The Autumn issue of ILLUMEN, received with Friday’s street mail, brings a new policy along with essays by poet and artist Marge Simon and by me.  As Editor Tyree Campbell explains, the focus remains on poetry, obviously.  But beginning with this current issue, in addition to poems, art, and articles, I’ll present writings addressed to readers, inviting them into — or further into — the joys and sorrows of reading poetry.  I firmly believe that one reason folks avoid poetry, or at best illumen-25-tyree-campbell-200x300tolerate it, is that they don’t understand it, or are afraid they won’t understand it . . . a fear of being found out by their peers. . . .  A failed understanding, he goes on to suggest, that he feels may be nurtured by the way poetry is introduced to schoolchildren, as early as the third or fourth grade.

And so, now there will be a series of essays written by poets themselves to, as he continues, “demystify” poetry, some addressed to more experienced readers, some intended to reach a younger audience.  These essays will present the case for poetry; that answer The Question:  Why should I read poetry?

I was one poet Tyree reached out to for a possible essay (see October 8, August 31), Marge Simon — who also is a previous editor of the Science Fiction Poetry Association’s STAR*LINE — another, and so we are both featured in this issue.  Tyree bats first, ending his editorial with a short reflection on reading and language, then Marge with “Illuminating Poetry:  Why Bother” on how we may “know” poetry more than we thought, with examples from her own work on how it can speak to certain classes of readers, children, lovers, lovers betrayed, or mothers and sons.  Then, finally, my essay “It Begins With the Sound” recommends reading poetry aloud, reveling in the sound of the words and how they can amplify the meaning, and ends with two poems of mine, “Metal Vamp” with dancing and jazz (plus a review from STAR*LINE by Daniel C. Smith) and “La Méduse” (also, to give a quick plug, the foreword to my collection THE TEARS OF ISIS) with its series of s-sounds to, hopefully, echo the serpents that compose its subject’s hair.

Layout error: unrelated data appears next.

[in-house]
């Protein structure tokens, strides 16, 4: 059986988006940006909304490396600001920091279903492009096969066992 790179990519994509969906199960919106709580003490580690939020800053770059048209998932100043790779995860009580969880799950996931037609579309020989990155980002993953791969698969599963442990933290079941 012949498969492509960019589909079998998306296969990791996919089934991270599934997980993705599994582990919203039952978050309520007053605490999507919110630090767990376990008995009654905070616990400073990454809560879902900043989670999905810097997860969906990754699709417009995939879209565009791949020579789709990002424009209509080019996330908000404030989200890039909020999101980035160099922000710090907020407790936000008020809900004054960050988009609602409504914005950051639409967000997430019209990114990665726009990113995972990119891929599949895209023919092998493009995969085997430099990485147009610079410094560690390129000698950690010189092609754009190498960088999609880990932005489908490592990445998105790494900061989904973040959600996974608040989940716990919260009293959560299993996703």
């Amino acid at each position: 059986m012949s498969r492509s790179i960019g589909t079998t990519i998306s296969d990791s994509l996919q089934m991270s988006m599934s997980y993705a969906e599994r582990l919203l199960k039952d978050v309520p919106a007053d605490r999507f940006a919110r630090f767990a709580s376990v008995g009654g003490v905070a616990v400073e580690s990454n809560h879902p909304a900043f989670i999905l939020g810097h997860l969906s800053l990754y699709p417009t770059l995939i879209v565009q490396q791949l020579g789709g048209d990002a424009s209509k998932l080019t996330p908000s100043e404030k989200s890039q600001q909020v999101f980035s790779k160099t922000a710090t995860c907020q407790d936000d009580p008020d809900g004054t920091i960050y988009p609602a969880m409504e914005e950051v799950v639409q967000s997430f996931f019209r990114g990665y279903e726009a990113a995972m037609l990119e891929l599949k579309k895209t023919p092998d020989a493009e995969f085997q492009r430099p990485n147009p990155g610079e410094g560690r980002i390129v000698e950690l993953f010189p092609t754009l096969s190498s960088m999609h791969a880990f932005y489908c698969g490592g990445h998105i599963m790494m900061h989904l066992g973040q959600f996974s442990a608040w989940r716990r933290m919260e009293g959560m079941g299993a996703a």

I don’t usually call them haiku myself, though some euphemize them with genre portmanteaus like “scifiku” or Horrorku” — rather I think of them, in English, as 3-line epigrams that just happen to borrow an approximately 5-7-5 syllable count (which isn’t really exactly what defines the Japanese form either).  As such I generally title them too,

A Mermaid - John William Waterhouse (1849 - 1917)

A Mermaid – John William Waterhouse (1849 – 1917)